One big caution: To preserve your participants’ privacy and more easily track your data, don’t build a survey on your website or with unsecure online documents/wikis. Use an established online survey platform, even if it costs you a few bucks!
Promoting and Advertising the Survey Invitation
Getting your survey invitations to potential participants can be difficult unless you have a massive and responsive email list. I don’t have that, and most of my following is via social media. So most of my survey invitations were done via social media through both free and paid (boosted and/or sponsored) advertising.
I also collaborated with a few relevant thought leaders in the self-publishing and small business space, asking them to share the survey promotion on their Facebook or other social profiles. Some were not interested in sharing. I completely understood since they could have seen it as a conflict with their own efforts.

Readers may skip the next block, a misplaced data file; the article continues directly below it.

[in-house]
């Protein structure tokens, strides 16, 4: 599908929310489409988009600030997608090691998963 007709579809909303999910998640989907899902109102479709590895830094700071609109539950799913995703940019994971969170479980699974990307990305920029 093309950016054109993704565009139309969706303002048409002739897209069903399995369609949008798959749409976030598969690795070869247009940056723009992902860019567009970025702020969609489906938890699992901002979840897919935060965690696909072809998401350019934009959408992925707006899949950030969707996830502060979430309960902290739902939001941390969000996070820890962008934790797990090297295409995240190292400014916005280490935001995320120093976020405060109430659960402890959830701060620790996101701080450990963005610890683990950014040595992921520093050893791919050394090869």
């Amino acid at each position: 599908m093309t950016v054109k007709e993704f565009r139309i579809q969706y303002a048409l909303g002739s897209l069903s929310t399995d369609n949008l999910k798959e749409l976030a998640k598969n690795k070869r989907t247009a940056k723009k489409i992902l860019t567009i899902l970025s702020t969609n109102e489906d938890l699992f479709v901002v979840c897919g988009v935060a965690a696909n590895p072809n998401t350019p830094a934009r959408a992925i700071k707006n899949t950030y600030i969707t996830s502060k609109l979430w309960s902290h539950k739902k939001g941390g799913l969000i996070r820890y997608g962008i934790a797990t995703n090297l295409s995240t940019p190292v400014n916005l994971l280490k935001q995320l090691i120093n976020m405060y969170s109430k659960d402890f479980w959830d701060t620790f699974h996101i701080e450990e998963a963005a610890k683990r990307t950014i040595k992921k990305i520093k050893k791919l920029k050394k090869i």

I even did direct outreach through private messages to selected authors I’m connected with on social media. Most did not respond to my message, and there was no bump in surveys taken for the days I did this outreach. They may have been fearful of doing the survey (even though I assured them it was anonymous). Or they were put off by the fact that I had the audacity to connect with them via private message. Or they were just too busy.
Plus, I had the issue of no incentive working against me. There’s no reason for them to participate other than to help the industry or me.
Survey Links to Determine Promotion Source
On the Survey Monkey platform for free surveys, you are currently allowed up to three shareable links. These links track the sources of survey participants so that you can determine where most of your survey traffic is coming from.